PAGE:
South African Expats in Shark-Infested Waters – Expat Tax Law Change Commencing March 2020

By Claudia Apicella, Head of Expatriate Tax Compliance at Tax Consulting SA; Nicolas Botha, Tax Diagnostic Specialist at Tax Consulting SA; and Roger Aires, Financial Emigration Specialist at Tax Consulting SA

South African expats have been subjected to vast amounts of conflicting information regarding the amended expat law change, causing uncertainty and panic in their preparations for 1 March 2020… writes Claudia Apicella, Head of Expatriate Tax Compliance at Tax Consulting SA.

The cause for this is no doubt linked to the many “specialists” creeping out of the
woodwork, so to speak, and offering an array of tax relief processes for South Africans residing abroad which ultimately portray “quick fix” solutions or incorrectly completed processes at exorbitant costs.

Many services that are being offered to South African expats, in relation to tax relief
mechanisms, are unfortunately not in line with the requirements of the South African
Income Tax Act No.58 of 1962’s two tax-residency tests, the South African Revenue
Service (SARS) nor exchange control regulations of the South African Reserve Bank
(SARB).


What is Financial Emigration?

One of the most common processes being widely publicised is Financial Emigration and has become the weapon of choice when offering South African expats tax relief on their foreign income in preparation for March 2020.

Although, when Financial Emigration is applied for correctly, the process does offer
certainty that one has ceased tax residency in South Africa.

The key issue here is that the fundamental steps to achieve this are not always adhered to, thus resulting in a process not correctly done which creates tax exposure for South African expats.

The harsh reality is that many expats are undergoing “Financial Emigration”, taking into consideration only the exchange control aspects thereof, and thus not dealing with important tax implications.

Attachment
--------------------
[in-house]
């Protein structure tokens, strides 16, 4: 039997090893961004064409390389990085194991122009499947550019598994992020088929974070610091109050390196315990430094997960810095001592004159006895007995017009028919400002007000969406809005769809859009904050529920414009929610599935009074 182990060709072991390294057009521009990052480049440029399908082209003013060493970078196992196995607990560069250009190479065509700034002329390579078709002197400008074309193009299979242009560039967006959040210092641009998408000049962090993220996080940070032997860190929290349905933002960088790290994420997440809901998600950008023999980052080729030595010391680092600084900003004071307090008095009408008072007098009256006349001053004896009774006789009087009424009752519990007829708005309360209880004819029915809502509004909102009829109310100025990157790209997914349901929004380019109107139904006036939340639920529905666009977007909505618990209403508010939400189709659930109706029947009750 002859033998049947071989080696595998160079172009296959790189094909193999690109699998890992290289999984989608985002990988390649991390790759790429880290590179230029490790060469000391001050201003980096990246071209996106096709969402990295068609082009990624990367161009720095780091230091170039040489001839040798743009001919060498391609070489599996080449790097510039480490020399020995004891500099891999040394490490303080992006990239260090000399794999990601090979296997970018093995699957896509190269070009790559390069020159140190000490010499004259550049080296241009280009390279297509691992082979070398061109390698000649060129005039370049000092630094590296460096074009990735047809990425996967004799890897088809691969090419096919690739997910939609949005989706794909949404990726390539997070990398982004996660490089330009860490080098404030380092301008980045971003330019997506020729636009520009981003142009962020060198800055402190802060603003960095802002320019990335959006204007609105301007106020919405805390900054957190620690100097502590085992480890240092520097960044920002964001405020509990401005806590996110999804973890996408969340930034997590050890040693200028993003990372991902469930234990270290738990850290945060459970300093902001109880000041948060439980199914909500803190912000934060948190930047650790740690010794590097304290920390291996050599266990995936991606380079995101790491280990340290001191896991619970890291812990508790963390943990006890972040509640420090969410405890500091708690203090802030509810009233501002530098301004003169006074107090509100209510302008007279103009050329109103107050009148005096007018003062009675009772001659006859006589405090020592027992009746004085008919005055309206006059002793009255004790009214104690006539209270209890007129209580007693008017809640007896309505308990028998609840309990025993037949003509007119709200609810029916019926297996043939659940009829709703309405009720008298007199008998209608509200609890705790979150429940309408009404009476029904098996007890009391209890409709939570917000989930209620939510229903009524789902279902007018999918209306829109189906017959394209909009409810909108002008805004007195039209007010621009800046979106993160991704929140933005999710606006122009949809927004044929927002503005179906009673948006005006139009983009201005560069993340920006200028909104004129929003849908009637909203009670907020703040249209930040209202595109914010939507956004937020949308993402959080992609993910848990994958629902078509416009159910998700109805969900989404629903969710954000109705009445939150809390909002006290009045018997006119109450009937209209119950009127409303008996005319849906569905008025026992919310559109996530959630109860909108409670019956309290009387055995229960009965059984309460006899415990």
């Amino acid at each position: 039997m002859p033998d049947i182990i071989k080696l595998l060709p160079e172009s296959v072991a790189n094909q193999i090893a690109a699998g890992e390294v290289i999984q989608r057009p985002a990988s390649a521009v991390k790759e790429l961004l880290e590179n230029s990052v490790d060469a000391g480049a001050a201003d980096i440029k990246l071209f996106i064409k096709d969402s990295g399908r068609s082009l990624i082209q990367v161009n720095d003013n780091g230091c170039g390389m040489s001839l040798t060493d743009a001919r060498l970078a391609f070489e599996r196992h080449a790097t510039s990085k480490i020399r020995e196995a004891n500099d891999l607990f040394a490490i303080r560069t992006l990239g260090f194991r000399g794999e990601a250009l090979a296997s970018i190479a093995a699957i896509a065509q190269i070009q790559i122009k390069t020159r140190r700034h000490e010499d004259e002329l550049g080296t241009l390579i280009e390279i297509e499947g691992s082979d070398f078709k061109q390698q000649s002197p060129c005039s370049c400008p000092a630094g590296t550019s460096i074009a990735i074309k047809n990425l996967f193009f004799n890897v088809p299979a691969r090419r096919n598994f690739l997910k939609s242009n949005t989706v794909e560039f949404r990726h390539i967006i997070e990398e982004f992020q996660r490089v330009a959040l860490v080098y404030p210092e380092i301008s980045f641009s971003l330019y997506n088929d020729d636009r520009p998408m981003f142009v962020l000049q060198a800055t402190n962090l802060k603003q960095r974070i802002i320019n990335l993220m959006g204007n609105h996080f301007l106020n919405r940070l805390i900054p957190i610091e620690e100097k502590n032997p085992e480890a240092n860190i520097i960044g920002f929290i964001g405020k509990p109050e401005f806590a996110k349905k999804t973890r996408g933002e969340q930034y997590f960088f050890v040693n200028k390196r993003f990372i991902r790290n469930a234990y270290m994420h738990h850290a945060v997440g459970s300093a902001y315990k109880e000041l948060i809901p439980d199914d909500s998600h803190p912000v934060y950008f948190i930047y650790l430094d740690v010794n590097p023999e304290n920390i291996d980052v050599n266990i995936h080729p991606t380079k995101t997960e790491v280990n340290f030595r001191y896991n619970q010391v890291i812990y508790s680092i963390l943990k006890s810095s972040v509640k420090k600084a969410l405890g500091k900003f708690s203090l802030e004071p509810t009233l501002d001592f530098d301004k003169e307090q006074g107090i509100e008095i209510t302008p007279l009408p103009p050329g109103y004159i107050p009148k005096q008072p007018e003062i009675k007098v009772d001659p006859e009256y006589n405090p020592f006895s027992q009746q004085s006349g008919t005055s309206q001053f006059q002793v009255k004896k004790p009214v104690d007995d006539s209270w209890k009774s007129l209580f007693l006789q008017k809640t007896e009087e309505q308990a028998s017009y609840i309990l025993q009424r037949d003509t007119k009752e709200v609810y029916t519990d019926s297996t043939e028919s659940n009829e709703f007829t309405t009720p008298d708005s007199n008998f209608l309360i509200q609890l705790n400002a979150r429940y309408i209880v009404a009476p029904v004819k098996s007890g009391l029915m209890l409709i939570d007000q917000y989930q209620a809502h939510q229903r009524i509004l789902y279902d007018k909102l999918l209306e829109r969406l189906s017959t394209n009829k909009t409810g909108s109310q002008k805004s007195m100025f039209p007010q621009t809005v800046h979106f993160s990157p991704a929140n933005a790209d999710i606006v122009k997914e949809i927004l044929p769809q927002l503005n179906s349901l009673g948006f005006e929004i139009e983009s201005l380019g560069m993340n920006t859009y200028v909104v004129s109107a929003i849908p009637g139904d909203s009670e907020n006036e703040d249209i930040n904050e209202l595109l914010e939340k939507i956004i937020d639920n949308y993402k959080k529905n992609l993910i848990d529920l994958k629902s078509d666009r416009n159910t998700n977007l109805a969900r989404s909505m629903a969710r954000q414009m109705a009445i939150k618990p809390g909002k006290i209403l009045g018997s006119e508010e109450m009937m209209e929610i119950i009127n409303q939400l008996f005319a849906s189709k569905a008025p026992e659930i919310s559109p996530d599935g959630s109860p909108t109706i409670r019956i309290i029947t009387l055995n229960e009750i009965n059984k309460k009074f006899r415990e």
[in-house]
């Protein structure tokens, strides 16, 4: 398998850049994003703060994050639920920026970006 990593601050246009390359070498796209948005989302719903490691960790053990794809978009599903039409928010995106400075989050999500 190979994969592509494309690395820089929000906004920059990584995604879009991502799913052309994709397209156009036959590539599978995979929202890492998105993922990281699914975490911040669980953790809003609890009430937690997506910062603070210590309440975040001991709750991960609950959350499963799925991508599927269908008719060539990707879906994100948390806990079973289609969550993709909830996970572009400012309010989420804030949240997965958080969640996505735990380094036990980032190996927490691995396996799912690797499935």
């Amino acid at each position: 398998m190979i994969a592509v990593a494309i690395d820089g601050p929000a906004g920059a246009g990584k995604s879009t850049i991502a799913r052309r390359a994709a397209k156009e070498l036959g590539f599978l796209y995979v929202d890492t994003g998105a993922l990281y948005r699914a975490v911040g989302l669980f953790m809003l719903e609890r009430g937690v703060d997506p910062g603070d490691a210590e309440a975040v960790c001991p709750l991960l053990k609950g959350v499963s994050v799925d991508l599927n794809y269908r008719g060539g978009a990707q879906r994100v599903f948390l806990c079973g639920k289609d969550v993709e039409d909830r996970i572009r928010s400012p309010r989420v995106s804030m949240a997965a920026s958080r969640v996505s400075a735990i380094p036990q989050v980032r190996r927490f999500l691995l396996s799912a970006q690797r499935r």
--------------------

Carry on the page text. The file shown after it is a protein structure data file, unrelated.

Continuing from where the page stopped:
But how will I know that my financial emigration is done correctly resulting in non-residence for tax purposes as well as for exchange control purposes

– By Nicolas Botha, Tax Diagnostic Specialist at Tax Consulting SA

This is where careful due diligence is needed.

It is imperative that when undergoing the financial emigration process through a
service provider, that all compliance steps for the financial emigration process are
clearly defined by the provider to the client.

From a client perspective, the best first step will be to determine if the provider is
offering financial emigration or formal emigration. These are often referred to as being the same process, however this is not the case.

Financial emigration– is a two-fold process which includes a SARS component dealing with the legal aspects of non-tax residency as well as the formal emigration component dealing with the SARB aspects of exchange control.

Formal emigration– on its own does not fully deal with the tax aspects.